Kawasaki pretends that their modern W650 is a remake of that, but we all know it looks more like a 1960s Triumph Bonneville. This makes sense: if you were to design a bike to evoke the great British twins, would you not take inspiration from the model which many consider to be the most beautiful and exciting?  

The W650 is clearly a retrospective motorcycle, a tribute, an evocation. I think it achieves this aim better than its obvious competitor, the new Bonneville. To me the new Bonnie looks like a 1970s UJM. Plus its engine feels too smooth for my liking.  And it is unnecessarily complex to service the shims.  Some people get angry about the W, about others preferring it over the new Bonneville (I had one fellow, a local, email me physical threats because of the comments I just made). And this is interesting. Their attachment to the Bonnie is to a British bike. However the Australian Bonnevilles are made in Thailand. But what is most curious about their criticism is the way in which it misses the point, for me at least. For me, what I love about British bikes, alongside their cultural accretions, is their beauty. Retro, derivative, whatever, they have beauty in their own right. Here is a subjective opinion with which some will disagree – I am expressing my taste - but it seems that vehicles between the 1930s and 1960s had a strong emphasis on aesthetics, and that from the 1970s onwards this has seemed to matter less to designers.  I think that the phenomenon of retro vehicles is driven by people's desire for beauty.  For art deco, for mirror chrome, for circles and fins.  And so what I appreciate in the W is not just the fact that it reminds me of a 1960s British bike – although that is an important part of its attraction – but equally that it is beautiful in its own right.  

So how does it ride, this motorcycle which is both an evocation of an era and a wonderful machine in its own right?

The W650 has two different personalities. For the bike to evoke a mid-century motorcycle it must have vibration, pulsation. ‘Silky-smooth’ and ‘sewing-machine-like’ do not describe those old bikes. Kawasaki did a wonderful job of offering both vibration from its long-stroke engine, as well as smoothness. The smoothness is of two kinds in relation to the pulses. First, the engine pulses are themselves smooth, as opposed to biting or harsh. They are very present, at the centre of the riding experience, which gives the bike a lot of character, but they have a ‘rounded’ quality that makes them pleasant. There is not that hard edge that makes you tense up. And so the engine feels relaxed even as it’s thumping you up to speed. That is the first kind of smoothness present in the W. Second, those engine pulses are mostly dominant within a certain rpm-range, and otherwise the engine is smooth in the sense of being without those vibrations. On cue at 3000rpm the pulses start, they hit their climax at 3,500rpm, then immediately beyond 4000rpm they smooth out and the engine takes on a more calm purr. What this means is that you can choose to ride in thumper-mode by remaining mostly in that rev-range, or smooth mode by riding below (as I do in the city) or above it (as I do on the highway). The other side of this story happens above 5000rpm. The W takes on a new character yet again – the fire-breathing twin. It is a lot of fun up there, a place for adrenalin on tight roads while overtaking cars.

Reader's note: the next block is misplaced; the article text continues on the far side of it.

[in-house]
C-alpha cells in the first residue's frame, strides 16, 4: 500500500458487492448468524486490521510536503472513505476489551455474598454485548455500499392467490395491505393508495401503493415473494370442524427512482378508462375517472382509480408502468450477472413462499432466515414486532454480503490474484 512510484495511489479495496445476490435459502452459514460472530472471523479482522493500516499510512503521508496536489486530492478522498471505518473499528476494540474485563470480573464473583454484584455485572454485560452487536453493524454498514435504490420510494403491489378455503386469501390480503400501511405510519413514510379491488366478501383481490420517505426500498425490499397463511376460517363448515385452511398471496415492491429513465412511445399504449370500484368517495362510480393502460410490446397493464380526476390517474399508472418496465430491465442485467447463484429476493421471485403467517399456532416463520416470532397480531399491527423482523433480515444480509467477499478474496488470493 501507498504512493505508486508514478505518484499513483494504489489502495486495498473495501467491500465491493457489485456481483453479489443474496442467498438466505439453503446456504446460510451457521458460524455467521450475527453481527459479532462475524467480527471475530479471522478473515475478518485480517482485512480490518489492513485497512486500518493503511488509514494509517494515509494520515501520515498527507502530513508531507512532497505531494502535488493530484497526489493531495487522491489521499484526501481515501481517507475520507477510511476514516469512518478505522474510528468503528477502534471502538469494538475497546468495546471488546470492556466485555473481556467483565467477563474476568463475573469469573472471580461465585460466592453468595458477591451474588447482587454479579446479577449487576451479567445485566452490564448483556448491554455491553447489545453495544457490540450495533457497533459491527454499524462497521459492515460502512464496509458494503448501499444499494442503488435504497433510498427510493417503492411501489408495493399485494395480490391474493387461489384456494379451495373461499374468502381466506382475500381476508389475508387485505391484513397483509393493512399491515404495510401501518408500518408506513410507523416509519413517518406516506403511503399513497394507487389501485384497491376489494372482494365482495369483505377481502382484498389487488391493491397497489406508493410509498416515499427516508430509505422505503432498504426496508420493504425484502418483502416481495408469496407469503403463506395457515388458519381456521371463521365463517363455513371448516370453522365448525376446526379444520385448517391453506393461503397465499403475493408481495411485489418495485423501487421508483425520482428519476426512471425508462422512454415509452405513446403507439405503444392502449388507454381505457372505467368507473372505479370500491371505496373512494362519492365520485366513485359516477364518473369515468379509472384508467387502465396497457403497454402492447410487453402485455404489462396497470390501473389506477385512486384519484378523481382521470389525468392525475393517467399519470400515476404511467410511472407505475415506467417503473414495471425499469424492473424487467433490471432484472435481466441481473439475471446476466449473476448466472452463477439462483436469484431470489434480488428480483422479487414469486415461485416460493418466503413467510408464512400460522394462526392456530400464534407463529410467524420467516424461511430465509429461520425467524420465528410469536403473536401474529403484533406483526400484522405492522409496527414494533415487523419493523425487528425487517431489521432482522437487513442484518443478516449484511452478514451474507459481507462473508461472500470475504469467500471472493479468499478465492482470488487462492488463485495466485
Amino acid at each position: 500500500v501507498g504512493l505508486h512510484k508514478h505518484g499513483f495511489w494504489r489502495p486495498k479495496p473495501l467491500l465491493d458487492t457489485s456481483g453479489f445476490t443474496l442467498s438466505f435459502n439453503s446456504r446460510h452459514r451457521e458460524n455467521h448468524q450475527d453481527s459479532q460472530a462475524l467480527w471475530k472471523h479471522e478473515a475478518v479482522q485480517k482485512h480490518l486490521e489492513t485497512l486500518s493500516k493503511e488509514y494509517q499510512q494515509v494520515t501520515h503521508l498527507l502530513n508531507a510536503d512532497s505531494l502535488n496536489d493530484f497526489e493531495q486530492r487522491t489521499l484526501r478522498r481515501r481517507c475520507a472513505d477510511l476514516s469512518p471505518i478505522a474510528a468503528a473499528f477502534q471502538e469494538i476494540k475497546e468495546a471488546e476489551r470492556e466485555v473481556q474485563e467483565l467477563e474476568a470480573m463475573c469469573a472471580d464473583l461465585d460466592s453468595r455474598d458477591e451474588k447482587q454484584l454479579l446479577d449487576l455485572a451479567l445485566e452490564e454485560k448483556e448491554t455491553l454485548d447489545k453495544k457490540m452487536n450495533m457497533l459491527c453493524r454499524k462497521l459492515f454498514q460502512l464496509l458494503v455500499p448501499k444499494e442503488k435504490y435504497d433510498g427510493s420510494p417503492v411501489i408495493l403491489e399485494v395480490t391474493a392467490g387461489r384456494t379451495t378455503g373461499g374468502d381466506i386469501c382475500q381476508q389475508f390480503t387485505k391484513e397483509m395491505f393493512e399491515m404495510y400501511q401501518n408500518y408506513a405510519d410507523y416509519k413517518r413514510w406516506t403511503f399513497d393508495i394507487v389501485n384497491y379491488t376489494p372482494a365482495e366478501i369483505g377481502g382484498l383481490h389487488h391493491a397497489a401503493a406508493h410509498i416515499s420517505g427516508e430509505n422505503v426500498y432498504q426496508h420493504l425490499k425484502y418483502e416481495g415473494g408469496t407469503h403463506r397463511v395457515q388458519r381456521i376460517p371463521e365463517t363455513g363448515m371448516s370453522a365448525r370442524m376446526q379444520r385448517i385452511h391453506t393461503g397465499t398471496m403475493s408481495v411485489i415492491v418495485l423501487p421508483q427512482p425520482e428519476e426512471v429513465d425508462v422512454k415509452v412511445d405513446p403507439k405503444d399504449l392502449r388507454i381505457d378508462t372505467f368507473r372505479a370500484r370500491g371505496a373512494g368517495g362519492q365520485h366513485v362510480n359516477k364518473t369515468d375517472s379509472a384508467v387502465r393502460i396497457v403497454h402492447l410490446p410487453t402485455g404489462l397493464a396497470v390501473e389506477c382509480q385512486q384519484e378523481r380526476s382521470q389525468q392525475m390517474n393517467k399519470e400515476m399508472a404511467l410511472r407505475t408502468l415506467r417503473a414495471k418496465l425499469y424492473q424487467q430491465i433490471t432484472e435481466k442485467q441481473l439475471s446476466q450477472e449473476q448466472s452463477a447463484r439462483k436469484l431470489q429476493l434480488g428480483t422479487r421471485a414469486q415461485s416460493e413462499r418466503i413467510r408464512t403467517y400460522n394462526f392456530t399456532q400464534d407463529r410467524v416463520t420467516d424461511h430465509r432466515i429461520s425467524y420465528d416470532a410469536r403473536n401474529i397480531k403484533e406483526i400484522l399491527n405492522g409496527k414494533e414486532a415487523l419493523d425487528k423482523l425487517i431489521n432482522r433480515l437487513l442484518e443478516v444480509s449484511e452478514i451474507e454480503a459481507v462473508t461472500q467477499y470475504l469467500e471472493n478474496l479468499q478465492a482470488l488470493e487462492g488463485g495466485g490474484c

I will add a comment which was submitted to an earlier incarnation of this review – thank you to Dave:

I have the 800; the only difference between the two engine is a slight increase in the bore and the fuel injection. The 800 has more torque at lower rpms - essentially flat from 2000rpm to 7000rpm redline and maxing at 2500rpm rather than 5250 like the 650. The power is around 48hp @ 7000 compared to 50hp @ 7000 for the 650. The bike feels very much like a late 60's Royal Enfield Interceptor as far as the engine 'feel' goes, albeit smoother. When new they do feel a bit dismal due to the almost silent mufflers, but after about 10,000km they really loosen up and a slight change to the baffles makes quite a bit of difference to the feel, as I've found riding my modified bike and unmodified ones. Wrenchmonkees in Denmark reckon they dynoed 90Nm @ 3500 at the rear wheel with nothing more than pod filters and different exhausts so it may be true.